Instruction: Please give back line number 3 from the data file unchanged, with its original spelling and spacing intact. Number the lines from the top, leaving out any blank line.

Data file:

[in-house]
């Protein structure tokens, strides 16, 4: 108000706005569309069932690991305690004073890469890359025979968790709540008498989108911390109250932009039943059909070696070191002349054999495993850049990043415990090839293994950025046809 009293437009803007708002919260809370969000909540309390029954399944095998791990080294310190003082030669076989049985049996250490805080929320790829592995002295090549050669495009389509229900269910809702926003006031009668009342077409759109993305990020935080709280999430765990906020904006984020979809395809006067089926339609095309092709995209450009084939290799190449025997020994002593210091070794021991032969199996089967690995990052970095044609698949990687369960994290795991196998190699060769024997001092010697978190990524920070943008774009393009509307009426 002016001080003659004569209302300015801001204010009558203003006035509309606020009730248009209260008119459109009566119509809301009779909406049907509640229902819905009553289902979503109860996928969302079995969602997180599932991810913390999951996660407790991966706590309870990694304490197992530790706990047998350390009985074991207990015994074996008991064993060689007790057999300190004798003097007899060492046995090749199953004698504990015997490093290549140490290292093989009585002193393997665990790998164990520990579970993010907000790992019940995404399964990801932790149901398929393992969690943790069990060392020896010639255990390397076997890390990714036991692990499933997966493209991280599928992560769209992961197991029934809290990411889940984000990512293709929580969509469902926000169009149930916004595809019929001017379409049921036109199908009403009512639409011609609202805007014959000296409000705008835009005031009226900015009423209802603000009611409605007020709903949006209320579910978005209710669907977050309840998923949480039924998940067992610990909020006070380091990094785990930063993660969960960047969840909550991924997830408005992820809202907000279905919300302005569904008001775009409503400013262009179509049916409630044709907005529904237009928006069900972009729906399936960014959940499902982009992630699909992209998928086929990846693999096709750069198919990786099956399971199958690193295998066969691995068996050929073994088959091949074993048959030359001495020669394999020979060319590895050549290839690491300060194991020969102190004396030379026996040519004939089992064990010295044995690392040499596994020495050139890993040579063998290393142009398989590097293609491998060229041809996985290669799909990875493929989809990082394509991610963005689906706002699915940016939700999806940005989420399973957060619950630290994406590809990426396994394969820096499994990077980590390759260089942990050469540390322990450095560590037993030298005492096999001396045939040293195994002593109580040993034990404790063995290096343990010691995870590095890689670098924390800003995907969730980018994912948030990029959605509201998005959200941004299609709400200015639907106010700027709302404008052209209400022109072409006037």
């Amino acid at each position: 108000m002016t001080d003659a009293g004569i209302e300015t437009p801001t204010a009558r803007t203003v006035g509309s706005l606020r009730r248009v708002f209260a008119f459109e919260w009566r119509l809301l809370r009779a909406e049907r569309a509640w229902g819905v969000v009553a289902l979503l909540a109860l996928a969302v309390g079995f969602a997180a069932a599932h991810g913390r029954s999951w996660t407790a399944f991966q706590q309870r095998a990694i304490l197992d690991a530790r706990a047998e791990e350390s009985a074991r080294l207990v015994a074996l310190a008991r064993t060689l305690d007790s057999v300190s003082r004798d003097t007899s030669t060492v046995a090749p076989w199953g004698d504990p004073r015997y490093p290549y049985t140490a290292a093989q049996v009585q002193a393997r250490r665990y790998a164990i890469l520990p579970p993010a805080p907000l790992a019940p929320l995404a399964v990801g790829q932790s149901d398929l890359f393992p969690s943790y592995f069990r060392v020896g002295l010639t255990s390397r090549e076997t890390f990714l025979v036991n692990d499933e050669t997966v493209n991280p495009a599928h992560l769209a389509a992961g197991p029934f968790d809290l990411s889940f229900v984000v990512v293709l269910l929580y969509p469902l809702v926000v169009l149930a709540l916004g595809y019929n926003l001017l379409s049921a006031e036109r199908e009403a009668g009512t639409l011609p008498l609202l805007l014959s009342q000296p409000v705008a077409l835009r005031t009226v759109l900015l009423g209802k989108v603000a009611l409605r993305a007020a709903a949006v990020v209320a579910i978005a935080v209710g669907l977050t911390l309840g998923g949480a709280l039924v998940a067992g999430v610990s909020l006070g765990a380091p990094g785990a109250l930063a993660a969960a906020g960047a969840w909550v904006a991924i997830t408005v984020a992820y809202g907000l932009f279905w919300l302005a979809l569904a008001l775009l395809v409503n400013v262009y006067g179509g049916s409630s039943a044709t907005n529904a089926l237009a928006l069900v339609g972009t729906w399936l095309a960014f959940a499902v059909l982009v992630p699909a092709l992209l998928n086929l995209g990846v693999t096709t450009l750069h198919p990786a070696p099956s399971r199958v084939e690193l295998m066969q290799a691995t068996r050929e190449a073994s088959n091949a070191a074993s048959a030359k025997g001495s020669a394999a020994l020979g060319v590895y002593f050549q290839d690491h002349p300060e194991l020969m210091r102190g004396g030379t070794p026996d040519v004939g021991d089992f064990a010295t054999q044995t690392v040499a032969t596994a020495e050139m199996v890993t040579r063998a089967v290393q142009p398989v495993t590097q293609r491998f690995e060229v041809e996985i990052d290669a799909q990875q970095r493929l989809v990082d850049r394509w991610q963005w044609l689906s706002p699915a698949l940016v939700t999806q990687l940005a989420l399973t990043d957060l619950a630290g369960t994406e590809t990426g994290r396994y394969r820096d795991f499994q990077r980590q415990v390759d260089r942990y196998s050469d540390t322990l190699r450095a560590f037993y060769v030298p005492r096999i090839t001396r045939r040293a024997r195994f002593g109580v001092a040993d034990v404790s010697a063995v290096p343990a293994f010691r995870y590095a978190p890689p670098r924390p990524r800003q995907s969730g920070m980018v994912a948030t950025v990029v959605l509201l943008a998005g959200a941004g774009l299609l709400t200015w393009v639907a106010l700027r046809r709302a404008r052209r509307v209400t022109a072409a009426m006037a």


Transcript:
């Amino acid at each position: 108000m002016t001080d003659a009293g004569i209302e300015t437009p801001t204010a009558r803007t203003v006035g509309s706005l606020r009730r248009v708002f209260a008119f459109e919260w009566r119509l809301l809370r009779a909406e049907r569309a509640w229902g819905v969000v009553a289902l979503l909540a109860l996928a969302v309390g079995f969602a997180a069932a599932h991810g913390r029954s999951w996660t407790a399944f991966q706590q309870r095998a990694i304490l197992d690991a530790r706990a047998e791990e350390s009985a074991r080294l207990v015994a074996l310190a008991r064993t060689l305690d007790s057999v300190s003082r004798d003097t007899s030669t060492v046995a090749p076989w199953g004698d504990p004073r015997y490093p290549y049985t140490a290292a093989q049996v009585q002193a393997r250490r665990y790998a164990i890469l520990p579970p993010a805080p907000l790992a019940p929320l995404a399964v990801g790829q932790s149901d398929l890359f393992p969690s943790y592995f069990r060392v020896g002295l010639t255990s390397r090549e076997t890390f990714l025979v036991n692990d499933e050669t997966v493209n991280p495009a599928h992560l769209a389509a992961g197991p029934f968790d809290l990411s889940f229900v984000v990512v293709l269910l929580y969509p469902l809702v926000v169009l149930a709540l916004g595809y019929n926003l001017l379409s049921a006031e036109r199908e009403a009668g009512t639409l011609p008498l609202l805007l014959s009342q000296p409000v705008a077409l835009r005031t009226v759109l900015l009423g209802k989108v603000a009611l409605r993305a007020a709903a949006v990020v209320a579910i978005a935080v209710g669907l977050t911390l309840g998923g949480a709280l039924v998940a067992g999430v610990s909020l006070g765990a380091p990094g785990a109250l930063a993660a969960a906020g960047a969840w909550v904006a991924i997830t408005v984020a992820y809202g907000l932009f279905w919300l302005a979809l569904a008001l775009l395809v409503n400013v262009y006067g179509g049916s409630s039943a044709t907005n529904a089926l237009a928006l069900v339609g972009t729906w399936l095309a960014f959940a499902v059909l982009v992630p699909a092709l992209l998928n086929l995209g990846v693999t096709t450009l750069h198919p990786a070696p099956s399971r199958v084939e690193l295998m066969q290799a691995t068996r050929e190449a073994s088959n091949a070191a074993s048959a030359k025997g001495s020669a394999a020994l020979g060319v590895y002593f050549q290839d690491h002349p300060e194991l020969m210091r102190g004396g030379t070794p026996d040519v004939g021991d089992f064990a010295t054999q044995t690392v040499a032969t596994a020495e050139m199996v890993t040579r063998a089967v290393q142009p398989v495993t590097q293609r491998f690995e060229v041809e996985i990052d290669a799909q990875q970095r493929l989809v990082d850049r394509w991610q963005w044609l689906s706002p699915a698949l940016v939700t999806q990687l940005a989420l399973t990043d957060l619950a630290g369960t994406e590809t990426g994290r396994y394969r820096d795991f499994q990077r980590q415990v390759d260089r942990y196998s050469d540390t322990l190699r450095a560590f037993y060769v030298p005492r096999i090839t001396r045939r040293a024997r195994f002593g109580v001092a040993d034990v404790s010697a063995v290096p343990a293994f010691r995870y590095a978190p890689p670098r924390p990524r800003q995907s969730g920070m980018v994912a948030t950025v990029v959605l509201l943008a998005g959200a941004g774009l299609l709400t200015w393009v639907a106010l700027r046809r709302a404008r052209r509307v209400t022109a072409a009426m006037a």